RED Mass vestments today! If nothing else this indicates a major change of mood – a different TUNE, MELODY and combination of NOTES! All these allusions should remind us of the unfinished symphony each one of us should have begun composing on Ash Wednesday. If nothing else, at the very least we might have completed the OVERTURE, and this could express some words of Saint Paul – “may the Lord turn your hearts towards the love of God and the fortitude of Christ” [2 Thessalonians 3:5]

The background to our personal reflection will be enriched if we return to those red Mass vestments. Red is the liturgical colour used to celebrate the feasts and memorials of martyrs – those who have given their lives for the faith. However, red is also used for celebrations of the Holy Spirit. There is a connection between the two.

First of all, each one of us is called and challenged to GIVE our lives (and our living) ‘for the faith’ – FOR CHRIST! The two cannot be separated. What is faith without Jesus Christ? The Spirit is the powerhouse in all of this. Few of us are challenged to shed our blood for it – but we are called to live our discipleship with fidelity, with fortitude. Saint Paul also reminds us that fidelity / fortitude is one of the gifts (the harvest) of the Spirit {see Galatians 5: 22}. A few verses later the apostle teaches us that “if the Spirit is the source of our life, let the Spirit also direct our course.”

We need to commence Holy Week by genuinely seeking that the Spirit will direct our course all the way through. This does not happen by accident – a mere presence at Mass on Palm Sunday – even if we participate wholeheartedly – does not, automatically result in opening ourselves (desiring) to the Spirit DIRECTING our course all through the week. We need the Spirit’s gift of fortitude (fidelity) in order to last the course. Now we come to the importance of TODAY’S GOSPEL NARRATIVE OF THE PASSION [Mark 14: 1. 15: :47].

It would be a good idea if during this week we prayerfully read a few verses of this extract each day. Notice how within a few verses from the start we are faced (and challenged) by that first celebration of Eucharist. Somehow or other – but never remotely or in the background – the Eucharist must be at the very heart of our participation in Holy Week. Jesus’ entry into Jerusalem is REMEMBERED, not recalled, during the celebration of Eucharist. If we remember something properly, WE are bringing it TO LIFE again. This is in contrast to merely recalling something, which is simply a mental acknowledgement that ‘yes, it did happen’. The Lord calls for much more during Holy Week. Do not recall but remember what we said last week about heart speaking to heart.! As we share in the proclamation of Mark’s version of Jesus’ Passion do not miss the story of Saint Peter’s threefold denial of his Lord. In those verses we are told that in the end Peter “remembered how Jesus had said to him … and he broke down and wept.” It was because Peter REMEMBERED, brought it to life again, that he was moved to break down and weep. Nothing out of the ordinary would have occurred if he had simply recalled.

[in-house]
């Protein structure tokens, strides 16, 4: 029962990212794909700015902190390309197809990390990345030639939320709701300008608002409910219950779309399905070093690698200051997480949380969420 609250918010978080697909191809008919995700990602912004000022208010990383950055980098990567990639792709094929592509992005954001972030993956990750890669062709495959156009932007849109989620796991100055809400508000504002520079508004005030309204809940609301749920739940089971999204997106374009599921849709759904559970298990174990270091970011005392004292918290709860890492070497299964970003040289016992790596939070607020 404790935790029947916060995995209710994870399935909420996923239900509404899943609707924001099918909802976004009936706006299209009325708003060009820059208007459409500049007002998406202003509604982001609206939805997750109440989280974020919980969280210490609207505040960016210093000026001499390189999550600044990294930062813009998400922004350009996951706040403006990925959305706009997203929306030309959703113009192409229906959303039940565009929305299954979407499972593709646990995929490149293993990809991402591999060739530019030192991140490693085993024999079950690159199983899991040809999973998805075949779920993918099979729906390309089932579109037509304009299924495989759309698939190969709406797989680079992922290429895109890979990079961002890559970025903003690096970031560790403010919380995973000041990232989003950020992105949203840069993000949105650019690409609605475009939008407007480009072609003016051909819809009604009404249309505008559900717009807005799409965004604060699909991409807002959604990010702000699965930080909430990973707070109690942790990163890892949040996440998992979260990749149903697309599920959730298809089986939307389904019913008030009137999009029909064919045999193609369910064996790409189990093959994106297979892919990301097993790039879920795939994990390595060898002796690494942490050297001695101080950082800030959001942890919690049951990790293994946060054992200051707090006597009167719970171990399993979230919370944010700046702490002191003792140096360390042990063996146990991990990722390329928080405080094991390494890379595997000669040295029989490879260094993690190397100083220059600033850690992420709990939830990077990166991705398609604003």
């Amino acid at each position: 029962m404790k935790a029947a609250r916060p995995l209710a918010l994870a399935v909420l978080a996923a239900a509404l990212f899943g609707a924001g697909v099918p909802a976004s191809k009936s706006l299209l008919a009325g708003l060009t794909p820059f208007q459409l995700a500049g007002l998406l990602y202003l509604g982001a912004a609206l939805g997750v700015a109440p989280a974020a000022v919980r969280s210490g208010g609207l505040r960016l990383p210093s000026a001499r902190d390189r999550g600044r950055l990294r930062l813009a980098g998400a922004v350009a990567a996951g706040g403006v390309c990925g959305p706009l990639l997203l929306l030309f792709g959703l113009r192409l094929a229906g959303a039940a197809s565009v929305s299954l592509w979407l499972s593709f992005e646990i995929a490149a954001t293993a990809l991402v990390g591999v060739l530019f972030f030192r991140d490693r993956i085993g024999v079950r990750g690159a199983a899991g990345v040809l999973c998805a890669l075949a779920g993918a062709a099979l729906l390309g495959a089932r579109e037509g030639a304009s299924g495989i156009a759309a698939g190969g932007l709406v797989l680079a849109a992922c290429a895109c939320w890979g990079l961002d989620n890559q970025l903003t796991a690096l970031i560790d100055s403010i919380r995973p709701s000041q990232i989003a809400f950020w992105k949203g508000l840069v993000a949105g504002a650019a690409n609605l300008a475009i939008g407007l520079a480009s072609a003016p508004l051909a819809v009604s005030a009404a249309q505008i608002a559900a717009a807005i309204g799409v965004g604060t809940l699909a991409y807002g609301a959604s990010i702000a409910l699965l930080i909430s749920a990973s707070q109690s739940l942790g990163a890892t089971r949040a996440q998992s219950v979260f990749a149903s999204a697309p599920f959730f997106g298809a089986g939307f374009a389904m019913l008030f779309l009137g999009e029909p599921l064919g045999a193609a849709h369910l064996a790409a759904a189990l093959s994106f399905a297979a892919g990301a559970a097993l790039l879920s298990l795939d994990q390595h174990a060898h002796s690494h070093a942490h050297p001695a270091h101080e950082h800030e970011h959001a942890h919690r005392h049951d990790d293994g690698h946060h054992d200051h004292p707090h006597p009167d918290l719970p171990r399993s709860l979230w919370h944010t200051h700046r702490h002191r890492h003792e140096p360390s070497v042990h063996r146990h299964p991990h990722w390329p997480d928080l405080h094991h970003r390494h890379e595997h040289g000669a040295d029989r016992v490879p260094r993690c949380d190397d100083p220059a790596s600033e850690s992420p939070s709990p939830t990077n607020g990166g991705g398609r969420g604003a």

Go back a few lines and note that it was emphasised that Peter remembered HOW Jesus had spoken to him. It was not so much that Jesus had said certain words but, rather, the manner in which they were spoken. Surely this indicates that the Lord had spoken to Peter not unkindly, harshly, with resigned disappointment or in judgmental tones – but with love and in gentle warning. Peter had to bring this latter fact to life for and in himself. Holy Week offers us so much – including the opportunity to bring basic facts of our faith to life, for and in ourselves, Again, words from our Gospel reading must speak to us. “Are you still sleeping and taking your rest? It is enough; the hour has come … rise, let us be going.”

One final thought from today’s Gospel proclamation. Mark records (as do both Matthew and Luke) that at the moment of Jesus’ death “the curtain of the temple was torn in two, from top to bottom.” The TEMPLE in itself had lost its significance. Access to God is now only through Jesus Christ who became, and must remain, the central and focal point of Christianity. He is the mediator – not a building or anything that went on therein.

Like the change in the colour of vestments there needs to be a change in us – “Are you still sleeping and taking your rest? It is enough; the hour has come … rise, let us be going.”

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